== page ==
Real nourishment calls for us to reach out, to connect, to notice one another, to acknowledge, affirm and touch one another.
News flash: Krispy Kremes are a decoy for real love--for nourishment. It's true.
I'm sure I'll probably crave donuts for as long as I live. That's ok. What I want to crave along with those, however, is real, complete, nourishing food....for my soul.
And, when you find those M&M's under your sofa cushions,
But send us all some love.
Our souls are hungry.
(Ok, on second thought, and maybe just send me a few of those M&Ms--in an unmarked box.)
Isn't this a family-oriented blog? I need to give one of those "Mature Audience" warnings at this point about this post. This posting is meant for mature audiences. If there are young children in the room, ask them to leave before you continue reading.
Taylor and I have had the pleasure of flying in and out of Molene By-God, Illinois many times. Molene is the most direct route to Iowa University Hospital and our holy neurosurgeon doctor guru. Let me just tell you that the airport security folks in Molene take their jobs very very seriously. The screeners might even be elected positions there. It's like Atlanta airport security on steroids. Getting through security in Molene with Taylor almost requires a passport. Only a video of our screenings would convince you of the absurdity of it all.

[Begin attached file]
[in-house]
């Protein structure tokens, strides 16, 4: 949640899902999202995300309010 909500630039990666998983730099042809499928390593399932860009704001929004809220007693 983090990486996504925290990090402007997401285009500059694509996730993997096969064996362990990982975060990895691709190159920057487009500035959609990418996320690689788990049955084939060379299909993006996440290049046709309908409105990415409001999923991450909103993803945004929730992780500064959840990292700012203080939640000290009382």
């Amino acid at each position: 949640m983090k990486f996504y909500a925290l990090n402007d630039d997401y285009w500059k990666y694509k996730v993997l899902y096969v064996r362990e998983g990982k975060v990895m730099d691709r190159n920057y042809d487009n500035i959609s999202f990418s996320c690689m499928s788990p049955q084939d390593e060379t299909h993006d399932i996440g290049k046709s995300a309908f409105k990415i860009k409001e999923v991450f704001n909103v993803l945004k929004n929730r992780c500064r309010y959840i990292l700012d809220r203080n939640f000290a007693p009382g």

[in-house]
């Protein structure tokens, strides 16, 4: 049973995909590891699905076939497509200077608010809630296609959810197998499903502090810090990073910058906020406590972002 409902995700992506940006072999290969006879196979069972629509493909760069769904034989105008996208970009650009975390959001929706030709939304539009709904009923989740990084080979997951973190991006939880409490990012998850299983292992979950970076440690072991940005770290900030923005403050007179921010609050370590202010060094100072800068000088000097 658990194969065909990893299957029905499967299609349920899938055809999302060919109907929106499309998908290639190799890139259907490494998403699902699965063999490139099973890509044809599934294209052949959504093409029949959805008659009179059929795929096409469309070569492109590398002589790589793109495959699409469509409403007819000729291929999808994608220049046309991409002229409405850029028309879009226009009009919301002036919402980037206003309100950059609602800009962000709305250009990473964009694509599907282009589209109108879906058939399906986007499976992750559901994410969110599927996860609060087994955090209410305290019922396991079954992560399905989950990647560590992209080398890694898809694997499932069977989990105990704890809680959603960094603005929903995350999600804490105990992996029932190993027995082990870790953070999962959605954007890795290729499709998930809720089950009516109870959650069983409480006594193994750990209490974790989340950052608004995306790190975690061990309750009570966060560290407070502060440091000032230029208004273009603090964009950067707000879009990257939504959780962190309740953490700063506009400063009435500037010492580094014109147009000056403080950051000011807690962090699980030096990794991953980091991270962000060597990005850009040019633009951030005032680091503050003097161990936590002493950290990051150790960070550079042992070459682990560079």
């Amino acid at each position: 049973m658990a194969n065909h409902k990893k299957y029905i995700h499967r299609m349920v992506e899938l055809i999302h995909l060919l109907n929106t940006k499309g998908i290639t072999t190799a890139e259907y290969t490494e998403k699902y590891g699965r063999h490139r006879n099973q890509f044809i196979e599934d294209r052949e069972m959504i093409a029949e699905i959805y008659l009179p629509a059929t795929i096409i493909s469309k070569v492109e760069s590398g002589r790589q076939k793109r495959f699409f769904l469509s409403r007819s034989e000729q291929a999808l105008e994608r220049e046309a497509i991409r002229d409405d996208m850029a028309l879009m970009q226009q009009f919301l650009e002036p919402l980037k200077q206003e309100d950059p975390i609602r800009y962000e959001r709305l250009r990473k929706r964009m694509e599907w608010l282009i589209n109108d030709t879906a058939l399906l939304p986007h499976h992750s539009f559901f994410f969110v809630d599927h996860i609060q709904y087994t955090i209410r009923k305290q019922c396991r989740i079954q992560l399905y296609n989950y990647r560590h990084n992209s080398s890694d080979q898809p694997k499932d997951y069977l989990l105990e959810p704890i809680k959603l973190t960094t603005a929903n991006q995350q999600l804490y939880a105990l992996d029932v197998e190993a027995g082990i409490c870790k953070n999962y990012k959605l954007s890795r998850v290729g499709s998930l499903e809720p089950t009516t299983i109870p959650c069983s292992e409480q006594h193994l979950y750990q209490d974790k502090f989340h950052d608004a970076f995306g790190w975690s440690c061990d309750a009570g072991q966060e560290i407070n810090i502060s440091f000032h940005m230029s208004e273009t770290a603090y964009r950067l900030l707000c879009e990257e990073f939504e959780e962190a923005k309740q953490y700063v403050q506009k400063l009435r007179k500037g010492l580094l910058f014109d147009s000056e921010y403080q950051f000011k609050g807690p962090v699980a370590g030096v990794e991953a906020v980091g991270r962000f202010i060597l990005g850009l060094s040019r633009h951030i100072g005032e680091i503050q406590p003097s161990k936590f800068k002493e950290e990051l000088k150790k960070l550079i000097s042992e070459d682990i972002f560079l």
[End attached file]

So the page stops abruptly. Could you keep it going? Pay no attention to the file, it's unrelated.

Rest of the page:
Taylor has little titanium rods in his neck. He has had two major surgeries on those two very high vertebrae---the risky kind---well, only if you value being able to move your limbs before and after surgery. Ok, enough of that medical background. Ho Hum. Just get the picture in your mind: Incapacitated Adult Down Syndrome Male (I have the legal documents that state this), neck brace, physical pain, MRIs/X-rays in hand, airport wheel chair requested.. In Molene, for whatever reason, they always separated Taylor and me prior to going through the x-ray hall of fame. Remember, Taylor can't talk. When I went over to explain to him that he would sitting on the other side of the plexiglass from me (his mother and legal guardian), the security officer informed me, "Ma'am, if you touch him, we will have to isolate you. You are not allowed to approach him in any way." I guess they did not want me to remove the marijuana or meth I had stuffed into his pockets. But the fun was only about to begin.
Here's "Dwayne" the career ladder security officer-screener trying his darndest to engage Taylor in the airport's version of Simon Sez.
Dwayne: "Mr, Clausby, we are going to need for you to put your hands on top of your head."
Taylor: (Stage Direction): Does not move. Does not show any sign of recognition that any direction had been given.
Dwayne: "Mr. Clausby, put your right hand on top of your head."